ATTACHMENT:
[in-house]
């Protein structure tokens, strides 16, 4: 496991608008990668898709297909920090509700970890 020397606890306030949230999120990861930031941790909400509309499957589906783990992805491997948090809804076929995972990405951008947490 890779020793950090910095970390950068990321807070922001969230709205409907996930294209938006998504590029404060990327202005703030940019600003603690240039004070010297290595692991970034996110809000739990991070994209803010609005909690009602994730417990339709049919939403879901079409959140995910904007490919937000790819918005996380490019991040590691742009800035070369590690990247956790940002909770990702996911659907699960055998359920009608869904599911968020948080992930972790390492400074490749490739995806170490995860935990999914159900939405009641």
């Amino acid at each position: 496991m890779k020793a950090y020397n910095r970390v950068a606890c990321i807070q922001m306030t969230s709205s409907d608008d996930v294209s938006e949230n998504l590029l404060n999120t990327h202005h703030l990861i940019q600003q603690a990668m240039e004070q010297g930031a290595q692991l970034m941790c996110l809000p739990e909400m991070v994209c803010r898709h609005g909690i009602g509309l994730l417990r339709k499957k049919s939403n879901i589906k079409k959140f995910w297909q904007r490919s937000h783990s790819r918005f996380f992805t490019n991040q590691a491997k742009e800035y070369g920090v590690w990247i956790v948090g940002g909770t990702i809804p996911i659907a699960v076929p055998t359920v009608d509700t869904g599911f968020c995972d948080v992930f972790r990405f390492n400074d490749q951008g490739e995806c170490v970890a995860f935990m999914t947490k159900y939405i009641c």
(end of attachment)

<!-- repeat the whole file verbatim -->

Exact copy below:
[in-house]
């Protein structure tokens, strides 16, 4: 496991608008990668898709297909920090509700970890 020397606890306030949230999120990861930031941790909400509309499957589906783990992805491997948090809804076929995972990405951008947490 890779020793950090910095970390950068990321807070922001969230709205409907996930294209938006998504590029404060990327202005703030940019600003603690240039004070010297290595692991970034996110809000739990991070994209803010609005909690009602994730417990339709049919939403879901079409959140995910904007490919937000790819918005996380490019991040590691742009800035070369590690990247956790940002909770990702996911659907699960055998359920009608869904599911968020948080992930972790390492400074490749490739995806170490995860935990999914159900939405009641």
């Amino acid at each position: 496991m890779k020793a950090y020397n910095r970390v950068a606890c990321i807070q922001m306030t969230s709205s409907d608008d996930v294209s938006e949230n998504l590029l404060n999120t990327h202005h703030l990861i940019q600003q603690a990668m240039e004070q010297g930031a290595q692991l970034m941790c996110l809000p739990e909400m991070v994209c803010r898709h609005g909690i009602g509309l994730l417990r339709k499957k049919s939403n879901i589906k079409k959140f995910w297909q904007r490919s937000h783990s790819r918005f996380f992805t490019n991040q590691a491997k742009e800035y070369g920090v590690w990247i956790v948090g940002g909770t990702i809804p996911i659907a699960v076929p055998t359920v009608d509700t869904g599911f968020c995972d948080v992930f972790r990405f390492n400074d490749q951008g490739e995806c170490v970890a995860f935990m999914t947490k159900y939405i009641c």